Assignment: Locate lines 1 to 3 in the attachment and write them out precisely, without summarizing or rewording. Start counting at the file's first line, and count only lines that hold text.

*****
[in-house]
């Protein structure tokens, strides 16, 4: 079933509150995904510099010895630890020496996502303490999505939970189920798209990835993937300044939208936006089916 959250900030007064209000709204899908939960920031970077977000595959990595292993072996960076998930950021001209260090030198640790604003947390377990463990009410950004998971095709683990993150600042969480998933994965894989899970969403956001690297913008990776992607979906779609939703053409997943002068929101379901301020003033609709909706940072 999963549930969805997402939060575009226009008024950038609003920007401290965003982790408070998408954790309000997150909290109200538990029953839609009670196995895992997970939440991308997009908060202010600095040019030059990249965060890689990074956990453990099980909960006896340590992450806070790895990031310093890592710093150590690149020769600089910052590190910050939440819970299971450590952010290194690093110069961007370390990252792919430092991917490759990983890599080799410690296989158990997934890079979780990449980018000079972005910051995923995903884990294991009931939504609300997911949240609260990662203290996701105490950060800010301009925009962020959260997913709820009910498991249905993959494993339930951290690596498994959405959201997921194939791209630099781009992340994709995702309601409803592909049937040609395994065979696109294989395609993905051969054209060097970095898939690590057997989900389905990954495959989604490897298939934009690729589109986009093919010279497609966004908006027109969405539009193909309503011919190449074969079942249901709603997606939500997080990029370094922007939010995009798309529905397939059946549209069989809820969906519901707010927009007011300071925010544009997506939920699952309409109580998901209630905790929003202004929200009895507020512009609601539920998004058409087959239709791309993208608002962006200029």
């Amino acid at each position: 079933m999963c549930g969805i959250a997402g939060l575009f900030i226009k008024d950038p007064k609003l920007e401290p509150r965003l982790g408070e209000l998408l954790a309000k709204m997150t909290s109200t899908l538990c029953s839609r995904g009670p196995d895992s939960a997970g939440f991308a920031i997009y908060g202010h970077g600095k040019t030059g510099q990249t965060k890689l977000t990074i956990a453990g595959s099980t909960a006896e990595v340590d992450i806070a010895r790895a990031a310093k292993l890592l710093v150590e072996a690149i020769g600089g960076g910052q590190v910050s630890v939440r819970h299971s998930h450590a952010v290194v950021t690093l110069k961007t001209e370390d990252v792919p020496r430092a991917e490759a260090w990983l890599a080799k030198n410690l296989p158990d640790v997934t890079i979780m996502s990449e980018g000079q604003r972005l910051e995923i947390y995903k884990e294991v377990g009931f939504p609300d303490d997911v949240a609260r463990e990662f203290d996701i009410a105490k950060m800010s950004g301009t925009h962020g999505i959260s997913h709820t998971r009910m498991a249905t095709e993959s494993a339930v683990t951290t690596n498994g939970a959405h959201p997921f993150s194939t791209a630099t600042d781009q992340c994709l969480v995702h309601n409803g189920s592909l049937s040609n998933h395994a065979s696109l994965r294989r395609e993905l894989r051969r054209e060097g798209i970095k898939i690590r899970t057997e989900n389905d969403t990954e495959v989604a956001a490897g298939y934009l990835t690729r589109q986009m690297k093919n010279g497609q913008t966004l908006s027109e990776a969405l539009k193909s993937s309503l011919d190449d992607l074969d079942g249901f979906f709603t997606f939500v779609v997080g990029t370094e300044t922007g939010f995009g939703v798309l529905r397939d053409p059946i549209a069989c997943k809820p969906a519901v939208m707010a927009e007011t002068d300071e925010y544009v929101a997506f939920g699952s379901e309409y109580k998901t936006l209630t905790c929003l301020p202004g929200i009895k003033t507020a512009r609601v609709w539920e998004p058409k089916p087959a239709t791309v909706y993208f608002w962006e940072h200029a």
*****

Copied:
[in-house]
């Protein structure tokens, strides 16, 4: 079933509150995904510099010895630890020496996502303490999505939970189920798209990835993937300044939208936006089916 959250900030007064209000709204899908939960920031970077977000595959990595292993072996960076998930950021001209260090030198640790604003947390377990463990009410950004998971095709683990993150600042969480998933994965894989899970969403956001690297913008990776992607979906779609939703053409997943002068929101379901301020003033609709909706940072 999963549930969805997402939060575009226009008024950038609003920007401290965003982790408070998408954790309000997150909290109200538990029953839609009670196995895992997970939440991308997009908060202010600095040019030059990249965060890689990074956990453990099980909960006896340590992450806070790895990031310093890592710093150590690149020769600089910052590190910050939440819970299971450590952010290194690093110069961007370390990252792919430092991917490759990983890599080799410690296989158990997934890079979780990449980018000079972005910051995923995903884990294991009931939504609300997911949240609260990662203290996701105490950060800010301009925009962020959260997913709820009910498991249905993959494993339930951290690596498994959405959201997921194939791209630099781009992340994709995702309601409803592909049937040609395994065979696109294989395609993905051969054209060097970095898939690590057997989900389905990954495959989604490897298939934009690729589109986009093919010279497609966004908006027109969405539009193909309503011919190449074969079942249901709603997606939500997080990029370094922007939010995009798309529905397939059946549209069989809820969906519901707010927009007011300071925010544009997506939920699952309409109580998901209630905790929003202004929200009895507020512009609601539920998004058409087959239709791309993208608002962006200029």
């Amino acid at each position: 079933m999963c549930g969805i959250a997402g939060l575009f900030i226009k008024d950038p007064k609003l920007e401290p509150r965003l982790g408070e209000l998408l954790a309000k709204m997150t909290s109200t899908l538990c029953s839609r995904g009670p196995d895992s939960a997970g939440f991308a920031i997009y908060g202010h970077g600095k040019t030059g510099q990249t965060k890689l977000t990074i956990a453990g595959s099980t909960a006896e990595v340590d992450i806070a010895r790895a990031a310093k292993l890592l710093v150590e072996a690149i020769g600089g960076g910052q590190v910050s630890v939440r819970h299971s998930h450590a952010v290194v950021t690093l110069k961007t001209e370390d990252v792919p020496r430092a991917e490759a260090w990983l890599a080799k030198n410690l296989p158990d640790v997934t890079i979780m996502s990449e980018g000079q604003r972005l910051e995923i947390y995903k884990e294991v377990g009931f939504p609300d303490d997911v949240a609260r463990e990662f203290d996701i009410a105490k950060m800010s950004g301009t925009h962020g999505i959260s997913h709820t998971r009910m498991a249905t095709e993959s494993a339930v683990t951290t690596n498994g939970a959405h959201p997921f993150s194939t791209a630099t600042d781009q992340c994709l969480v995702h309601n409803g189920s592909l049937s040609n998933h395994a065979s696109l994965r294989r395609e993905l894989r051969r054209e060097g798209i970095k898939i690590r899970t057997e989900n389905d969403t990954e495959v989604a956001a490897g298939y934009l990835t690729r589109q986009m690297k093919n010279g497609q913008t966004l908006s027109e990776a969405l539009k193909s993937s309503l011919d190449d992607l074969d079942g249901f979906f709603t997606f939500v779609v997080g990029t370094e300044t922007g939010f995009g939703v798309l529905r397939d053409p059946i549209a069989c997943k809820p969906a519901v939208m707010a927009e007011t002068d300071e925010y544009v929101a997506f939920g699952s379901e309409y109580k998901t936006l209630t905790c929003l301020p202004g929200i009895k003033t507020a512009r609601v609709w539920e998004p058409k089916p087959a239709t791309v909706y993208f608002w962006e940072h200029a």